Complications from IUD placement are relatively rare. The most common complication is IUD expulsion, which occurs in approximately 2-10% of cases. Patients should be encouraged to feel for their IUD strings on a regular basis at home to ensure correct placement. Placement in the immediate postpartum period is associated with a higher expulsion rate than delayed postpartum insertion. Similarly, insertion immediately following first and second trimester spontaneous or elective abortion is also associated with a higher expulsion rate than delayed insertion. There are, however, numerous advantages to postprocedural and postpartum insertion, which may outweigh the risk of expulsion (see Timing of Insertion).

Method failure is an exceedingly uncommon complication of IUD use. The 52-mg levonorgestrel-releasing intrauterine system (Mirena) has a failure rate of 0.2% in the first year of use. The 13.5-mg levonorgestrel-releasing intrauterine system (Skyla) has a failure rate of 0.4% in the first year of use. The copper T380A IUD has a 1-year failure rate of 0.8%. When pregnancy does occur following IUD placement, the pregnancy is more likely to be ectopic. The World Health Organization and the U.S. Food and Drug Administration both recommend IUD removal if pregnancy occurs. Pregnancies that persist with an IUD in place are associated with high risk of complications, including spontaneous abortion and septic abortion.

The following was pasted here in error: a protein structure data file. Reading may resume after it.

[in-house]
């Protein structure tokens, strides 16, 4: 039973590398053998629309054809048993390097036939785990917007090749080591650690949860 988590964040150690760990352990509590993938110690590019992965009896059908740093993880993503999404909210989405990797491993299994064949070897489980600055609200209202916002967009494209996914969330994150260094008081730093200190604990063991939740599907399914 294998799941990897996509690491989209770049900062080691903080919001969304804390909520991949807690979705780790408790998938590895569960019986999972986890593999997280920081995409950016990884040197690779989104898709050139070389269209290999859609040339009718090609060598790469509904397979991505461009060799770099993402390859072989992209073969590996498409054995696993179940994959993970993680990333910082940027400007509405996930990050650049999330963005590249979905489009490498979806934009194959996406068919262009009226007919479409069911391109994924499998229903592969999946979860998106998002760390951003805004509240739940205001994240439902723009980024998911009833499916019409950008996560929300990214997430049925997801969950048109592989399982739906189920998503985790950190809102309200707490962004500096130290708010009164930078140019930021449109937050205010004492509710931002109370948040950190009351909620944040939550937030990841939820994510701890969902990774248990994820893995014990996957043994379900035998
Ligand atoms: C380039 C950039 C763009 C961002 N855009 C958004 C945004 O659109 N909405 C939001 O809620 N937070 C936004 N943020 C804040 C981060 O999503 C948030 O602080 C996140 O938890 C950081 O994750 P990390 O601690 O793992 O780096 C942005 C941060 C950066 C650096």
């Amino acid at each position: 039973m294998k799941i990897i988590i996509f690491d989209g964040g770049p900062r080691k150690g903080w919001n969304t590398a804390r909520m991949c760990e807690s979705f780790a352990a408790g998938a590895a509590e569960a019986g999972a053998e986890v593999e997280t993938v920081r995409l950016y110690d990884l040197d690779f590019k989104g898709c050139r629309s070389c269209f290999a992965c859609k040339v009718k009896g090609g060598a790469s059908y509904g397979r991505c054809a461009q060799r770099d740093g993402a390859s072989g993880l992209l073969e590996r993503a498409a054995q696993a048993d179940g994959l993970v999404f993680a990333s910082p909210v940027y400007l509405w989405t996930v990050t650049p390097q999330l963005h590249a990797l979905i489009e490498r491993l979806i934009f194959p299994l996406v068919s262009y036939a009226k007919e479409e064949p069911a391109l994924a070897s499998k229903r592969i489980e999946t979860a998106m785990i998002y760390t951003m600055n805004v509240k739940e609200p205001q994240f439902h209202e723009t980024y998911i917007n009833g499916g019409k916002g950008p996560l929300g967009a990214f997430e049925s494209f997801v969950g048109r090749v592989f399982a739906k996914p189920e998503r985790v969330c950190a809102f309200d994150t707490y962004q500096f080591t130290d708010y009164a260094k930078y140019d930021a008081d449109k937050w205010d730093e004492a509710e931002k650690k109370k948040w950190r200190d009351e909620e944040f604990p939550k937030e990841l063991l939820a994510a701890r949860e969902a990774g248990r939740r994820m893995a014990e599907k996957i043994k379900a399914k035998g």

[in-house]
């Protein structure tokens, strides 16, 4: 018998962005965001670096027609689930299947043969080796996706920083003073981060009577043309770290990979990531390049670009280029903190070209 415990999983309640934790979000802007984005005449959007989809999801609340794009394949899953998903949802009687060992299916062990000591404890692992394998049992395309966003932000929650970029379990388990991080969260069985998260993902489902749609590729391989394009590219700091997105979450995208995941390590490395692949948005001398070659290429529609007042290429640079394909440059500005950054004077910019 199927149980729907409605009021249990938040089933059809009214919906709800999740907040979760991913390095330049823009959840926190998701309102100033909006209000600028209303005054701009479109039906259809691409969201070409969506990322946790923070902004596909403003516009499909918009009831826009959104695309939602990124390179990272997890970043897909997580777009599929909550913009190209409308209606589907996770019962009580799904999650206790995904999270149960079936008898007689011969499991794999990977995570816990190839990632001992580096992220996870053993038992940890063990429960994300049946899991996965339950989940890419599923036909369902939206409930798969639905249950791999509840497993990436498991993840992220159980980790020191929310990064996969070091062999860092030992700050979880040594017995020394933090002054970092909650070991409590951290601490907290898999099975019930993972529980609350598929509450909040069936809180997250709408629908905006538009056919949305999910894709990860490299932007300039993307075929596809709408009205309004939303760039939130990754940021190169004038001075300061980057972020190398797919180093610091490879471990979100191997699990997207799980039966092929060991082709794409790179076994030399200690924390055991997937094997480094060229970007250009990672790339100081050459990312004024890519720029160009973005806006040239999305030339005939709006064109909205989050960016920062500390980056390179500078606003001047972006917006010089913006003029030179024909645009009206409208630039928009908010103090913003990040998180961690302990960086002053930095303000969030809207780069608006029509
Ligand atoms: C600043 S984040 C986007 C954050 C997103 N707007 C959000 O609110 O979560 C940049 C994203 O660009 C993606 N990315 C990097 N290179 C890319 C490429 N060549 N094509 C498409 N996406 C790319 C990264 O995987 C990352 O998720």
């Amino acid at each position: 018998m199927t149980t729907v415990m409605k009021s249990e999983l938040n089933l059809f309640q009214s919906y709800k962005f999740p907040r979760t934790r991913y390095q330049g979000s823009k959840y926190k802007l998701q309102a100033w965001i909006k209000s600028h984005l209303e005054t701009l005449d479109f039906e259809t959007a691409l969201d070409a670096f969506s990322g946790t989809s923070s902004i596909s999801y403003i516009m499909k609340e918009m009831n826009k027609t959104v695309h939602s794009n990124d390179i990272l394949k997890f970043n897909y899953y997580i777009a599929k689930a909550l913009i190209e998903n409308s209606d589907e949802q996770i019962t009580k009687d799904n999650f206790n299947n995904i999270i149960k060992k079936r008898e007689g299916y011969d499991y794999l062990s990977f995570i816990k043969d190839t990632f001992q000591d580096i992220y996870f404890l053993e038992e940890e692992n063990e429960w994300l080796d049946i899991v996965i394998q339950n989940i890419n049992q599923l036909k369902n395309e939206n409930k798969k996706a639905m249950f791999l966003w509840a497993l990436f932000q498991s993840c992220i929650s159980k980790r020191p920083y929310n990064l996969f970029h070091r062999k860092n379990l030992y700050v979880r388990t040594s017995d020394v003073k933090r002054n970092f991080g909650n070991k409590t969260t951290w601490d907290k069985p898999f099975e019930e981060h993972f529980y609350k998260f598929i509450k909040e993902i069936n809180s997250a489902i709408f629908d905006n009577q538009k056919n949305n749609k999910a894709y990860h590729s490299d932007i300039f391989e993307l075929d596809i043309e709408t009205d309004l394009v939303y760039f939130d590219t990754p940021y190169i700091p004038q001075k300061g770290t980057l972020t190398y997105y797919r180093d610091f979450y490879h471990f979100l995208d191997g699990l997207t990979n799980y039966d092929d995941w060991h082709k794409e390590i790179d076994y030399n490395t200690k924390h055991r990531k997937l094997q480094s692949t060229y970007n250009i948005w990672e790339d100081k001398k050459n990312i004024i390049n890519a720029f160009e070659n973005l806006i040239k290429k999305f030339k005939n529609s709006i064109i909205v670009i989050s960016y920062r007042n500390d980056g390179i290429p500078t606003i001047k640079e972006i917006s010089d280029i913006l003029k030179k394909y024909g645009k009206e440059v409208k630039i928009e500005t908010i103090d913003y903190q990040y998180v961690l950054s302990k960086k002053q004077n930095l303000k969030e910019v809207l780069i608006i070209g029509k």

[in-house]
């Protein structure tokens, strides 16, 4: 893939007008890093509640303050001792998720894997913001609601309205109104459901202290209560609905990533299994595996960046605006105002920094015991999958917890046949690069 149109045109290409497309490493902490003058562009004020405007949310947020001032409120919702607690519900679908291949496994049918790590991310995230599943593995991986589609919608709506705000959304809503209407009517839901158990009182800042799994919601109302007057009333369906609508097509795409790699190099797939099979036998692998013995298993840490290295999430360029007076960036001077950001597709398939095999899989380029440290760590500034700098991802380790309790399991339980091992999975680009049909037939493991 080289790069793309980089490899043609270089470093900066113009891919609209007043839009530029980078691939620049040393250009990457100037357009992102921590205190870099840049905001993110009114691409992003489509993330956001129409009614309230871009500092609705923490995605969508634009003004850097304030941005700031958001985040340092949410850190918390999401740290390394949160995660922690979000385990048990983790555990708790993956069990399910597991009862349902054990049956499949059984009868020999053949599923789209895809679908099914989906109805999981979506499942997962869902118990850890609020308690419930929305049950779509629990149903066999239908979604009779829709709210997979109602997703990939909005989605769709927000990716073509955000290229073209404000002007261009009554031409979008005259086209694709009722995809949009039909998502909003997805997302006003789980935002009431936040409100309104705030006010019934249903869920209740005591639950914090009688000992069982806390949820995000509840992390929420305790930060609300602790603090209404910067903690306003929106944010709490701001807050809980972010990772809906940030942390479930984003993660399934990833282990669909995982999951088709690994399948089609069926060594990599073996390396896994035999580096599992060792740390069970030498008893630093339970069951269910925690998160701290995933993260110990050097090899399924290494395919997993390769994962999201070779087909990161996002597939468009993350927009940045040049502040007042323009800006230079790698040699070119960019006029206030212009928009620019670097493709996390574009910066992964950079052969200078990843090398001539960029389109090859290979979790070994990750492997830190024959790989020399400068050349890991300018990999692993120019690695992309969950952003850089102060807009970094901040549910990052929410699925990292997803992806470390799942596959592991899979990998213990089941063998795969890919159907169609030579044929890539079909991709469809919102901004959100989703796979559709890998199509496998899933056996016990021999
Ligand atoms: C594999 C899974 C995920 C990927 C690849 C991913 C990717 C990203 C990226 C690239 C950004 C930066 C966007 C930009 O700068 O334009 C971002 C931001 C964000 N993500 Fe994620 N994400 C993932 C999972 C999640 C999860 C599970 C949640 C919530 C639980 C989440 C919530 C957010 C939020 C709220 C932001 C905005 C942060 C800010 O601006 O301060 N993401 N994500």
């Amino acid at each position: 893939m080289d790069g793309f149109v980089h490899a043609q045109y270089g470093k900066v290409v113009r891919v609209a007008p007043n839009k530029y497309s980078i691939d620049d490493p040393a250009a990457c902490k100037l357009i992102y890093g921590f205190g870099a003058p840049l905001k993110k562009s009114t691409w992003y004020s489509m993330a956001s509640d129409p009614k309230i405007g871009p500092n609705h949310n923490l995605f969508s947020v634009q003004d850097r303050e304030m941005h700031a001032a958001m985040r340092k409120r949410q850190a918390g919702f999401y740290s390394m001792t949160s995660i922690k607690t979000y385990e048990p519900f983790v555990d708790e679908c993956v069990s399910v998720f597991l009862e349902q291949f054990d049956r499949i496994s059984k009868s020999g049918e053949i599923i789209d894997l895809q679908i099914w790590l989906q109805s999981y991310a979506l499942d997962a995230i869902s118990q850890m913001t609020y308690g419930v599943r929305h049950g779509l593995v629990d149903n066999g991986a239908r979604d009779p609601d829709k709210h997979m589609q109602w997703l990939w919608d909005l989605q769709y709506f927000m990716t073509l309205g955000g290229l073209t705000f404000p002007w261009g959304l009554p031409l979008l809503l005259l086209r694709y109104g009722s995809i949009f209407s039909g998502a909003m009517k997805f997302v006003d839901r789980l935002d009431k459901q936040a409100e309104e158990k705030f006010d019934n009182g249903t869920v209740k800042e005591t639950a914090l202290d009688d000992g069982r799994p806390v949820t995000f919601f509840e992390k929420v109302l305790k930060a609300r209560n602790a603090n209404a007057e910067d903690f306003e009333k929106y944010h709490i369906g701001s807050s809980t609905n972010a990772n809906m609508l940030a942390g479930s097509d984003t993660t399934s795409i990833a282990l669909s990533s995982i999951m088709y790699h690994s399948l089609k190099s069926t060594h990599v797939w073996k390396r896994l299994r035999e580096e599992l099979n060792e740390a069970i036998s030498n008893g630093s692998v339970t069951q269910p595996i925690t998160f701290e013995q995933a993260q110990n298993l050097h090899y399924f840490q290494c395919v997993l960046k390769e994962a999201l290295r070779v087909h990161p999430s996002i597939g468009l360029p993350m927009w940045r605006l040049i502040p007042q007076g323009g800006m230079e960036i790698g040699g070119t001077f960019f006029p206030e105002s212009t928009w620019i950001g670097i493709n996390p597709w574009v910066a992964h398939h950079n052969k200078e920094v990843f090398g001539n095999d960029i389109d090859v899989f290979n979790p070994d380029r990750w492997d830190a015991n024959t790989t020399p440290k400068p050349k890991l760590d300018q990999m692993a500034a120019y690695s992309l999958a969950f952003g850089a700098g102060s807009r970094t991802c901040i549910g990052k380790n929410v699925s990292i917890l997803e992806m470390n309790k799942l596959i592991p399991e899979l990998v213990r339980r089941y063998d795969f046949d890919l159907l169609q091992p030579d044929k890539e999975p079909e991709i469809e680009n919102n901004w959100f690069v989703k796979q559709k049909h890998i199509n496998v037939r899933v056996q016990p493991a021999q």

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how to insert iud?


Kuala Kedah Jetty is only located 25 minutes away by car from Alor Setar, the capital of Kedah. Besides getting to Langkawi from Penang and Kuala Perlis, one of the popular ways to go to Langkawi is from Kuala Kedah Jetty. The interval between each ferry usually takes a maximum of an hour gap and the ferry schedule may occur some changes depending on the season and demand.

Popular route from Kuala Kedah Jetty

Cheaper alternative to get to Kuala Kedah Jetty from Alor Setar bus terminal is by using the bus service that offers local routes around Alor Setar which include a stop in front of Kuala Kedah Jetty.

Getting to Kuala Kedah Jetty from other states of Malaysia can also be done by applying the same train and bus services, depends on the point of departure going to Alor Setar. The locals in Kedah usually get around by taxi, bus or driving personal car to Kuala Kedah Jetty where parking spaces are provided at the jetty.

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How to go langkawi by ferry?


West Lakes Beach

Address: Semaphore Park SA 5019, Australia

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Could you suggest best boat ramps in Adelaide, Australia?


For all intensive purposes, no Scarlet Witch's powers come from altering reality around herself As far as I know, science doesn't currently have any ways

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How to become scarlet witch?


Compression stockings are used after surgery to prevent blood clots developing in the leg , which is known as deep vein thrombosis (DVT)

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Why do you wear stockings in hospital?